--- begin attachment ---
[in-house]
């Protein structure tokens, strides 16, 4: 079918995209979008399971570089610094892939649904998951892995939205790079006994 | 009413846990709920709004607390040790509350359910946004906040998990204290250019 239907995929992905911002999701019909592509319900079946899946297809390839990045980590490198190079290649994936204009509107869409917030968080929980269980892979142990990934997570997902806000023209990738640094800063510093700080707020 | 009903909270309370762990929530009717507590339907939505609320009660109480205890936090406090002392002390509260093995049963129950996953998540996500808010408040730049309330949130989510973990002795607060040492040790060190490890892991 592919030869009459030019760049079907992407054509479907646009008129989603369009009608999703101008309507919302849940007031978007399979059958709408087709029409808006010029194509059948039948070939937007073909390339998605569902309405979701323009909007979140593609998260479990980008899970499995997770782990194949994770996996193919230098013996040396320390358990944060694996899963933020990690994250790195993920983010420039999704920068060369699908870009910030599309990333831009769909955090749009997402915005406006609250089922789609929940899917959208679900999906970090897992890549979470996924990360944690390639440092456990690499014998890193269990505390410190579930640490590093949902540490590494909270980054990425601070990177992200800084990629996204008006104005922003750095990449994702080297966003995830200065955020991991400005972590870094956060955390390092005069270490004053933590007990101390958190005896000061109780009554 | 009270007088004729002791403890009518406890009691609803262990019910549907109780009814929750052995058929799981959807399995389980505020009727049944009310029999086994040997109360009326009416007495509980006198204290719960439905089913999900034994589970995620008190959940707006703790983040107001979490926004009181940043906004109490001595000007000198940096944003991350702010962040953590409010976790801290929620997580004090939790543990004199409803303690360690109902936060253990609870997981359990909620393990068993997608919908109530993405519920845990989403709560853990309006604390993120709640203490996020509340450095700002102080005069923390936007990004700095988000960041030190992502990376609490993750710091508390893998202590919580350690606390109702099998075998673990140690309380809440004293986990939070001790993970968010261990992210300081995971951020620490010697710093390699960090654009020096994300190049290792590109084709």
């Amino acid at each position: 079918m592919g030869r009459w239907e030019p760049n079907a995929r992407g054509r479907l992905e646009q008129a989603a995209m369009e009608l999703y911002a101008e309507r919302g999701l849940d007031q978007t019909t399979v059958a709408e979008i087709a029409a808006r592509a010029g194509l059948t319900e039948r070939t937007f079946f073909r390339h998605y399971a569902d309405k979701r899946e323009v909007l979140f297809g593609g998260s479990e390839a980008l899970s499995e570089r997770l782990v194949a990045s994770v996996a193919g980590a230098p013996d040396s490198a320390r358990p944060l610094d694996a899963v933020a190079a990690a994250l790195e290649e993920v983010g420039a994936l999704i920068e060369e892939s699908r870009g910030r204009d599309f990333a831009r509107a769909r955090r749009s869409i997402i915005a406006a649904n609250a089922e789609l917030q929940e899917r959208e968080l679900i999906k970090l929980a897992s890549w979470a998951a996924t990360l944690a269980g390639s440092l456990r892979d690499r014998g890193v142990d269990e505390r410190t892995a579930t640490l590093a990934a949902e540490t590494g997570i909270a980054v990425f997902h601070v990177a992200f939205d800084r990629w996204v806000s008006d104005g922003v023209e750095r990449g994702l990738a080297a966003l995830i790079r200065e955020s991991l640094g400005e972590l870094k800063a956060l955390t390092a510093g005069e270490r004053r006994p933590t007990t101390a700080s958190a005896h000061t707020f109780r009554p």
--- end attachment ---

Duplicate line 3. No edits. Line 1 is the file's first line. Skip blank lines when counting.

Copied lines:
């Amino acid at each position: 079918m592919g030869r009459w239907e030019p760049n079907a995929r992407g054509r479907l992905e646009q008129a989603a995209m369009e009608l999703y911002a101008e309507r919302g999701l849940d007031q978007t019909t399979v059958a709408e979008i087709a029409a808006r592509a010029g194509l059948t319900e039948r070939t937007f079946f073909r390339h998605y399971a569902d309405k979701r899946e323009v909007l979140f297809g593609g998260s479990e390839a980008l899970s499995e570089r997770l782990v194949a990045s994770v996996a193919g980590a230098p013996d040396s490198a320390r358990p944060l610094d694996a899963v933020a190079a990690a994250l790195e290649e993920v983010g420039a994936l999704i920068e060369e892939s699908r870009g910030r204009d599309f990333a831009r509107a769909r955090r749009s869409i997402i915005a406006a649904n609250a089922e789609l917030q929940e899917r959208e968080l679900i999906k970090l929980a897992s890549w979470a998951a996924t990360l944690a269980g390639s440092l456990r892979d690499r014998g890193v142990d269990e505390r410190t892995a579930t640490l590093a990934a949902e540490t590494g997570i909270a980054v990425f997902h601070v990177a992200f939205d800084r990629w996204v806000s008006d104005g922003v023209e750095r990449g994702l990738a080297a966003l995830i790079r200065e955020s991991l640094g400005e972590l870094k800063a956060l955390t390092a510093g005069e270490r004053r006994p933590t007990t101390a700080s958190a005896h000061t707020f109780r009554p």